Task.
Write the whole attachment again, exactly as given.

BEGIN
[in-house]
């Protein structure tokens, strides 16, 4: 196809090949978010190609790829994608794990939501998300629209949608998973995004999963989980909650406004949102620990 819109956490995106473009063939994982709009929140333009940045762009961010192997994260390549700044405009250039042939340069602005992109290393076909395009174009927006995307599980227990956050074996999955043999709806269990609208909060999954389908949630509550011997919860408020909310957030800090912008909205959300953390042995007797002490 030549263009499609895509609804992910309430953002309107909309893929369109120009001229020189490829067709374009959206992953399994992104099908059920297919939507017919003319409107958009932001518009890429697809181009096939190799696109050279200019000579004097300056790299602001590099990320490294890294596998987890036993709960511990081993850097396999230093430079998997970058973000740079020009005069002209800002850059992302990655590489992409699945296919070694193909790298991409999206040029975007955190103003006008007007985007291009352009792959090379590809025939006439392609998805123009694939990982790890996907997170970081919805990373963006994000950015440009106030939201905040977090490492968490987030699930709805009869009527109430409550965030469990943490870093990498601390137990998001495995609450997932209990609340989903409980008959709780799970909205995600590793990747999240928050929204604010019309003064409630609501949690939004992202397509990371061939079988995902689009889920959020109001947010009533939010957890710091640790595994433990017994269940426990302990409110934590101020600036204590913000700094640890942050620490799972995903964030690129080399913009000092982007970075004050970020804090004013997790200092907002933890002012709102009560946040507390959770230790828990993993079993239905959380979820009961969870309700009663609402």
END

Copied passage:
[in-house]
């Protein structure tokens, strides 16, 4: 196809090949978010190609790829994608794990939501998300629209949608998973995004999963989980909650406004949102620990 819109956490995106473009063939994982709009929140333009940045762009961010192997994260390549700044405009250039042939340069602005992109290393076909395009174009927006995307599980227990956050074996999955043999709806269990609208909060999954389908949630509550011997919860408020909310957030800090912008909205959300953390042995007797002490 030549263009499609895509609804992910309430953002309107909309893929369109120009001229020189490829067709374009959206992953399994992104099908059920297919939507017919003319409107958009932001518009890429697809181009096939190799696109050279200019000579004097300056790299602001590099990320490294890294596998987890036993709960511990081993850097396999230093430079998997970058973000740079020009005069002209800002850059992302990655590489992409699945296919070694193909790298991409999206040029975007955190103003006008007007985007291009352009792959090379590809025939006439392609998805123009694939990982790890996907997170970081919805990373963006994000950015440009106030939201905040977090490492968490987030699930709805009869009527109430409550965030469990943490870093990498601390137990998001495995609450997932209990609340989903409980008959709780799970909205995600590793990747999240928050929204604010019309003064409630609501949690939004992202397509990371061939079988995902689009889920959020109001947010009533939010957890710091640790595994433990017994269940426990302990409110934590101020600036204590913000700094640890942050620490799972995903964030690129080399913009000092982007970075004050970020804090004013997790200092907002933890002012709102009560946040507390959770230790828990993993079993239905959380979820009961969870309700009663609402």